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    1. Thanks for reminding me of the blooms Gerhard, I forgot to mention that and the scent is heavenly indeed!

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  2. That is indeed a beauty. It's going to find a place here, I'm sure.

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    1. Glad o hear that Ricki, and you'll also love the scent of the spring flowers!

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  3. I introduced this shrub in my former garden and we inherited a couple of short hedges of this Pittosporum with our current house. You're entirely right that it's unfussy, undemanding and reliable. My only gripe with the ones I currently have is that the gardeners have a habit of shearing them into a box-like form rather than letting them take a natural shape but I'm trying to undo that practice.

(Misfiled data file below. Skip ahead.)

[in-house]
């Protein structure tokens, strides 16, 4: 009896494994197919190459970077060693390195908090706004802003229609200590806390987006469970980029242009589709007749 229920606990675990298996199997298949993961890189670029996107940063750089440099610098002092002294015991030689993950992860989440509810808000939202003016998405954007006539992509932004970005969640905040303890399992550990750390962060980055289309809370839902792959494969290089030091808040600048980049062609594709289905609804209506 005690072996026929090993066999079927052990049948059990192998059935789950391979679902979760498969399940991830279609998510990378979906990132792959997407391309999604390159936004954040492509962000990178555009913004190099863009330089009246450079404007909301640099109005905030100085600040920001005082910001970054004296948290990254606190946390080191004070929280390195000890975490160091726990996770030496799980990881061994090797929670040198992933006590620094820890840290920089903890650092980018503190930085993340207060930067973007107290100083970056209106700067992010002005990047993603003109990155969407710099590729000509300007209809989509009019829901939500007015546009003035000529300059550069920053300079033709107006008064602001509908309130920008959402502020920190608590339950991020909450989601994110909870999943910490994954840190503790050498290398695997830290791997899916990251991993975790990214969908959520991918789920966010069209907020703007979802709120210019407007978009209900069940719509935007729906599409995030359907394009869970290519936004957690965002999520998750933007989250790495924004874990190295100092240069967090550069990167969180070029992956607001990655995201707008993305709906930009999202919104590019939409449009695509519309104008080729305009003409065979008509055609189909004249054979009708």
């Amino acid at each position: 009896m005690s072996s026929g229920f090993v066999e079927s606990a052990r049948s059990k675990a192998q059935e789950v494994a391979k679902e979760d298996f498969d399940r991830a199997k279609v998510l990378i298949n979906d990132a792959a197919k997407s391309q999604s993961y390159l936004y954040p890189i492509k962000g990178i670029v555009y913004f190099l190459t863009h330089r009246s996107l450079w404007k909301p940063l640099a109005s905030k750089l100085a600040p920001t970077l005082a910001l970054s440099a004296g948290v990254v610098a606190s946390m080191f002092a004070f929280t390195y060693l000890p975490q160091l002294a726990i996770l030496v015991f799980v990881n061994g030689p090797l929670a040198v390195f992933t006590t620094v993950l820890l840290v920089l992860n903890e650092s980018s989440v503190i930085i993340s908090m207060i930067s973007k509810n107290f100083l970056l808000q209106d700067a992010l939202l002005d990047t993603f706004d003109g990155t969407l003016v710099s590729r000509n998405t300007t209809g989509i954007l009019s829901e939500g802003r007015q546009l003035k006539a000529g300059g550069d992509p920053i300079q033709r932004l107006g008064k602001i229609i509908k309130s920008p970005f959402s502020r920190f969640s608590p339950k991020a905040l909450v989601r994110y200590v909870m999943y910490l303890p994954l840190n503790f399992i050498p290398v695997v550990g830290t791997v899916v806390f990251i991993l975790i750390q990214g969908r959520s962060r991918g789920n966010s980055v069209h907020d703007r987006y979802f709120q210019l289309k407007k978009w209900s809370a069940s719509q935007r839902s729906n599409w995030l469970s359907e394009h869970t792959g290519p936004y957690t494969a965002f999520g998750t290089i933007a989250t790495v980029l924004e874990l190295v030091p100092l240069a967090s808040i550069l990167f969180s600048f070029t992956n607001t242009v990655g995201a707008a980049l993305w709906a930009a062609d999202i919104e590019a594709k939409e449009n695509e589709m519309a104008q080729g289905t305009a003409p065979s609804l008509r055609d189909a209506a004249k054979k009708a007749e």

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    1. It seems to be the sort that's a candidate for box like pruning Kris but it infinitely looks better grown au naturel. Glad to hear you're undoing that practice with your own plants :)

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  4. Ah, the pittosporums! These are absolutely my favourite shrub. I first fell for P. tenuifolium 'Tom Thumb' with it's beautiful chocolate foliage and rounded form, then back of border, tall 'Silver Queen' and only yesterday popped into a garden centre for a glance round (always leading to temptation!) and was stopped in my tracks by a gorgeous pink edged, variegated leaf shrub P. tenuifolium 'Elisabeth'. They'll probably feature in all my future garden designs!

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    1. That's great to hear Caro! There are so many beautiful Pittosporums out there and could easily find ourselves filling our garden with it and buying loads if only space is not an issue :)

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  5. I love pittosporums, such pretty shrubs - I have P. tenuifolium variegata, looks more silvery overall than P. tobira variegata, but very similar. I'm glad you found room for one!